10 April 2007 (my flat in New GRA, Benin)
My grandmother, Mewe, died twenty-three years ago and was buried in her home village of Obubu, in Udu Local Government Area. In Urhobo tradition, their daughters are not buried with their husbands, in their husbands’ hometown, as is customary in many other Nigerian communities. Their families return their bodies to their home village. A structure, or dwelling, is constructed over the grave. Mewe’s funeral was an elaborate two-day celebration. I was only eight at the time of that funeral, but it remains vivid in my memory. So many people came, and there was so much food and drink, plenty of music (much of it live), and I remember the exhaustion in the faces of my parents and my aunts and uncles. They had made all the arrangements, welcomed hundreds of visitors, and kept energetic wake through the night in Obubu.
I have just returned from Obubu to bury Mewe’s sister, Mama Beokuta. She was over ninety years old when she died. Her children originally gave her a Christian funeral, even though it was not her wish; she was not a Christian. She wanted to be buried as Mewe was buried, in the traditional way. We returned to Obubu because we learned that we did not in fact bury Beokuta; we had buried the wrong woman. My uncles: Areriobor, Friday, and Newman believe her spirit resisted the Christian funeral by evading identification at the morgue. Apparently another woman named Victoria (Beokuta’s English name), a fair woman with the same birth date as Beokuta, who was also toothless (as was Beokuta), was being kept at the same morgue. Sometimes when the morgue is overcrowded, they rotate storing the bodies in the freezers. Beokuta may not have been in the freezer when Uncle Friday and Cousin Minene went to identify her. In fact, they didn’t really see her at all. When they presented “Victoria,” my uncles and cousin did not recognize their mother; but the birth date was the same, and she was toothless…so, they carried her buried away to bury her. When Victoria’s real family came for their mother, they couldn’t find her. Uncle Friday got the call a few days after the funeral. We had to go to Obubu and return Victoria to her family and bury our own Beokuta.
Since I wasn’t able to attend the Christian funeral, I came along with Uncle Newman and Sissy Mary (my father’s oldest sister) to bury Beokuta in Obubu. I had not been to the village since Mewe’s funeral. Obubu is a small, quiet village and its inhabitants are petite, small-framed people. The women, however, are strong and vocal; they were the ones who came out to greet us and to help us with the burial arrangements. I watched as they prepared the food under a cluster of palm trees just outside Beokuta’s resting place. The children trekked back and forth between the cooking site and the well, carrying large, heavy pails on their heads. When anyone was not immediately at work, they danced to the DJ’s music, which syncopated everyone’s rhythm as we got ready for the funeral: from the smallest of the children to the oldest of the women. The DJ had set up a small canopy with raffia leaves and thick bamboo trunks. Throughout the afternoon, the skies threatened rain as we prepared. I watched and listened, the raspy, rolling sounds of Urhobo floating around me; spice and root smells, mingled with subtle human odor and schnapps, occasionally tickling my nose. I felt at home.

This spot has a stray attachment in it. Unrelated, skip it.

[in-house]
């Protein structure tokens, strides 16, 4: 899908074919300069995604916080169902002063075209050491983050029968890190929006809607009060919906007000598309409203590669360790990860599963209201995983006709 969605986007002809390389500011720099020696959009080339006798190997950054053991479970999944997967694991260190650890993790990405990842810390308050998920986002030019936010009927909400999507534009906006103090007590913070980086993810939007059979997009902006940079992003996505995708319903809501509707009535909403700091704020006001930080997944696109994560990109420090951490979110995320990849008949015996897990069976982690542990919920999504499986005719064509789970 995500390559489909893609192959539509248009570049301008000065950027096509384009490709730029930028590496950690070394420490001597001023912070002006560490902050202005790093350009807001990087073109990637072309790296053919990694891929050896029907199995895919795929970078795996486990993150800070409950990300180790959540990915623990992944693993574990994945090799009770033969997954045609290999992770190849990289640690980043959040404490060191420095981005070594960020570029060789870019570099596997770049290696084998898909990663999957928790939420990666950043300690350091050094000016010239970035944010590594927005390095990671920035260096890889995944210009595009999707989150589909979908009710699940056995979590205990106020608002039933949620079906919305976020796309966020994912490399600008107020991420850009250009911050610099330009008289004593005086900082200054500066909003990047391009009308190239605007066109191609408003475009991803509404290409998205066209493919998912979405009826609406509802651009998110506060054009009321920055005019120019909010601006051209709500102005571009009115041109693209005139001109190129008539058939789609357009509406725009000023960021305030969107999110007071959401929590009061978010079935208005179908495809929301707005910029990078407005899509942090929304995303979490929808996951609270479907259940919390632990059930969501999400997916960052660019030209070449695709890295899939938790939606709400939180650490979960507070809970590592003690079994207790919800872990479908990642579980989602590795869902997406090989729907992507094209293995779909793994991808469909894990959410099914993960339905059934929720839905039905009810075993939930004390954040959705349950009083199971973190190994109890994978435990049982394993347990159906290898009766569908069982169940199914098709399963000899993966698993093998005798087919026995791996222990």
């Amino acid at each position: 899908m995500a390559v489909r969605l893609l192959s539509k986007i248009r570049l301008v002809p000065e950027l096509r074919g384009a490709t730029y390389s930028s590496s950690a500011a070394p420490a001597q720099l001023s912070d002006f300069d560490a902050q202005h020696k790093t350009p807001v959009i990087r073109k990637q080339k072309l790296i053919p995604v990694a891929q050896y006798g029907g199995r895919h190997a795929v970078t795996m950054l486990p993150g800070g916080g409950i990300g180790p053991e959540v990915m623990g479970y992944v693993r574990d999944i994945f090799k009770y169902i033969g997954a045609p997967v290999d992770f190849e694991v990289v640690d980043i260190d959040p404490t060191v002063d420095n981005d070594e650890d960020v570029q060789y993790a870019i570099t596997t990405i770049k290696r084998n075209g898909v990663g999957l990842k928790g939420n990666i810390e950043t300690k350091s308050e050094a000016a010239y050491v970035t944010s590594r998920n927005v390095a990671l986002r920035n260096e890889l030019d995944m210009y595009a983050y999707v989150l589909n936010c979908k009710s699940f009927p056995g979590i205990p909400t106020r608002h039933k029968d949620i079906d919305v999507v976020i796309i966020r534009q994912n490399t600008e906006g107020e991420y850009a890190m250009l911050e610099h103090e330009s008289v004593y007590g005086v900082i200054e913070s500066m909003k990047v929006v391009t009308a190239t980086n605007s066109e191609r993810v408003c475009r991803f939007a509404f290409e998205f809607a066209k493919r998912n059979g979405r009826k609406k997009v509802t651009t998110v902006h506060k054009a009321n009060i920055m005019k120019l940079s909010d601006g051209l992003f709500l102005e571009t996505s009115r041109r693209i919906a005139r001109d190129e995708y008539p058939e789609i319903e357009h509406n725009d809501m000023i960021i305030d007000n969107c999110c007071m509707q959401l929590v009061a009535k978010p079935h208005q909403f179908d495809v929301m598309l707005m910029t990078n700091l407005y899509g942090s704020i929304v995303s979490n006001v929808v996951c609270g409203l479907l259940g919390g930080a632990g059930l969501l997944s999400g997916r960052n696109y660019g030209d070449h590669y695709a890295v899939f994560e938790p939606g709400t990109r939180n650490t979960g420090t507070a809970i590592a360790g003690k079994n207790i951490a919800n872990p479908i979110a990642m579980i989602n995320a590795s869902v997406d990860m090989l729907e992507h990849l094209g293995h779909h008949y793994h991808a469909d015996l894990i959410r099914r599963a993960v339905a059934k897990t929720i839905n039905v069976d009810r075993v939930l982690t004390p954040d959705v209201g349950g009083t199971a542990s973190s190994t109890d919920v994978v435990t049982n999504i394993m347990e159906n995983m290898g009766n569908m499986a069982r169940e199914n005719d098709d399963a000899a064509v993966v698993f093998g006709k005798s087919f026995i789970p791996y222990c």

Beokuta’s burial place is just beyond Mewe’s. As I walked past Mewe’s resting place, I was struck first by how far it had deteriorated over the years. The windows and door had long since fallen away, and the walls had not been painted in all these years. Brother Mail performed a quick remembrance ceremony in her resting place, with an offering of rice, kola nut, and libations. Uncle Newman later took us into Mewe’s room to communicate with her. It felt surreal standing over my grandmother, in an empty room and gin splashed on damp cement floor in libation.
Back outside, I gratefully breathed in the fresh air. As night drew near, we began to perform the burial rites for Beokuta. The elderly men began by going out to the edge of the village to welcome Beokuta’s spirit. They call her to come and rest. This is done by setting up a kind of welcoming post, with two lanterns on each side of the path leading to the burial compound. Some rites are performed there to ensure she comes through. Later on, in the night, three fires are set. This is part of the process of settling her to rest. The music plays in the background, and people began to eat and drink. We, her kinsfolk, kept wake throughout the night, as the other rites were performed. A goat was sacrificed to “feed the ground.” The blood of the goat is distributed over her grave. Other offerings are made such as yam and plantain, along with dried fish in fulfillment of the homecoming. I did not witness how or when these offerings were made, however. As we kept wake, we were called three times to dance round the fires, as the men sang out to Beokuta and our other ancestors. The DJ then took over, and we danced and ate throughout the night, keeping ourselves awake in order to keep company with Mama Beokuta.
Groggy and fatigued, we greeted the morning with the final rites. We implored Beokuta to enter her resting place finally. The elder men then led a small procession through the village, a short call and response to accompany our steps. We were announcing Beokuta’s life and death, offering a sip of Ogogoro (a local clear liquor) to bystanders along the way. This concluded the long ceremony. We went round to embrace each other. I breathed in deeply the earthy odors of my kin, trying to create a sensory memento of this experience to keep with me and remember. My life is so far away from this small place, but a piece of it is in me. It is because of this place, these people that I exist.